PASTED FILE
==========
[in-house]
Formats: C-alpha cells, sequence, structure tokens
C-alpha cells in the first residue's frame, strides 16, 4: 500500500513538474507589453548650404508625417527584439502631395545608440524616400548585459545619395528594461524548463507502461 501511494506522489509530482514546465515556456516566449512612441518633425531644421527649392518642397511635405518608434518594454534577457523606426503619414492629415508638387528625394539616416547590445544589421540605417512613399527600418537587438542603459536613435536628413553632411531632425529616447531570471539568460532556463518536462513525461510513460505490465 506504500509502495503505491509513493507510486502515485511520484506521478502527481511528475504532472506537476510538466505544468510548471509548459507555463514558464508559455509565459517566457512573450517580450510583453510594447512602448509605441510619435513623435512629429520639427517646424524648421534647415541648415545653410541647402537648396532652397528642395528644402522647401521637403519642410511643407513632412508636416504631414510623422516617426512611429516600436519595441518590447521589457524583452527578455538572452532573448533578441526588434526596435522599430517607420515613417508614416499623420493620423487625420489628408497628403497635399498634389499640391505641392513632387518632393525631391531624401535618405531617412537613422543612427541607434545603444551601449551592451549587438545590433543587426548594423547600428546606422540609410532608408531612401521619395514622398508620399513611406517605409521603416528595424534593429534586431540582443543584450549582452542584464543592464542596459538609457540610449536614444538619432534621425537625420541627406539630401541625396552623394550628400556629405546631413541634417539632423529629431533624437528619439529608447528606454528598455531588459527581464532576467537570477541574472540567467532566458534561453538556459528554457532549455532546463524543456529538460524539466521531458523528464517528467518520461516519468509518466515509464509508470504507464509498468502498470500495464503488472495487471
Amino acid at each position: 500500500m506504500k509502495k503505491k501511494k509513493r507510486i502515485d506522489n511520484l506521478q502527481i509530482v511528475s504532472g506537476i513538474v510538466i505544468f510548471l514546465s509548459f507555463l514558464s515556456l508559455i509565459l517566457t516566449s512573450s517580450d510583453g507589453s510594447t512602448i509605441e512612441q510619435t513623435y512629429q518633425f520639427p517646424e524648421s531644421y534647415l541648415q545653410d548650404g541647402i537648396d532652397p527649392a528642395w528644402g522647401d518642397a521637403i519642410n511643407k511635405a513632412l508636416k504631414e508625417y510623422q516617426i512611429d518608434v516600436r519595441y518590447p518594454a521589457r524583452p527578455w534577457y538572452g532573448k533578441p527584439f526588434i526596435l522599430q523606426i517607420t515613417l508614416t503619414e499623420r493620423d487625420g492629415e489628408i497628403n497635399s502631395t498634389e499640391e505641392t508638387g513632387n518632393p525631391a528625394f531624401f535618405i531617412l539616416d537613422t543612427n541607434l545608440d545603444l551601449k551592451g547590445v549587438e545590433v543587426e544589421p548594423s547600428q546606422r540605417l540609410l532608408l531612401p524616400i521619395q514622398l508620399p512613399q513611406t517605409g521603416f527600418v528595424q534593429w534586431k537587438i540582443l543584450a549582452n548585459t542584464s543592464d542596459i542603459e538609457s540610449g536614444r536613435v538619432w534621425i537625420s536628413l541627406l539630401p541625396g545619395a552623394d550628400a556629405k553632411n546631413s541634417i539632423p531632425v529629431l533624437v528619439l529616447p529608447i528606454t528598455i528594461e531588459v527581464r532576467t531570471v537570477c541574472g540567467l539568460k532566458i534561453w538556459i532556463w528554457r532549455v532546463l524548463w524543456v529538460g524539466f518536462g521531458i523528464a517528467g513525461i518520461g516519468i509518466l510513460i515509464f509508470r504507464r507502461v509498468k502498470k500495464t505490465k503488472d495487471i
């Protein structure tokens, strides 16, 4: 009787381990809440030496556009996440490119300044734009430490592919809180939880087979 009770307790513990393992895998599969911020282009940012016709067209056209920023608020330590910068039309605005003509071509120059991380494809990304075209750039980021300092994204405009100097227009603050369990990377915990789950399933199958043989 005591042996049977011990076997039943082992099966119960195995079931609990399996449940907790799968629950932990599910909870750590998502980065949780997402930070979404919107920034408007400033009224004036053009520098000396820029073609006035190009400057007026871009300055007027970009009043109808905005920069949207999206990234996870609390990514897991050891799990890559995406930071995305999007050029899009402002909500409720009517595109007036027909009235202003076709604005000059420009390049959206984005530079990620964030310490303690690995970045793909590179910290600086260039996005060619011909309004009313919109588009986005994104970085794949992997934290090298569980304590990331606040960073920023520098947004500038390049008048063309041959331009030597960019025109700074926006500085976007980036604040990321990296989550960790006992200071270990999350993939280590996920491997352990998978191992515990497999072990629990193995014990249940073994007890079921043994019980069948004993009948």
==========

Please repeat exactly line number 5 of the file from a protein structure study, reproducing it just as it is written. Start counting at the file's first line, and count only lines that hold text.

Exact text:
């Protein structure tokens, strides 16, 4: 009787381990809440030496556009996440490119300044734009430490592919809180939880087979 009770307790513990393992895998599969911020282009940012016709067209056209920023608020330590910068039309605005003509071509120059991380494809990304075209750039980021300092994204405009100097227009603050369990990377915990789950399933199958043989 005591042996049977011990076997039943082992099966119960195995079931609990399996449940907790799968629950932990599910909870750590998502980065949780997402930070979404919107920034408007400033009224004036053009520098000396820029073609006035190009400057007026871009300055007027970009009043109808905005920069949207999206990234996870609390990514897991050891799990890559995406930071995305999007050029899009402002909500409720009517595109007036027909009235202003076709604005000059420009390049959206984005530079990620964030310490303690690995970045793909590179910290600086260039996005060619011909309004009313919109588009986005994104970085794949992997934290090298569980304590990331606040960073920023520098947004500038390049008048063309041959331009030597960019025109700074926006500085976007980036604040990321990296989550960790006992200071270990999350993939280590996920491997352990998978191992515990497999072990629990193995014990249940073994007890079921043994019980069948004993009948």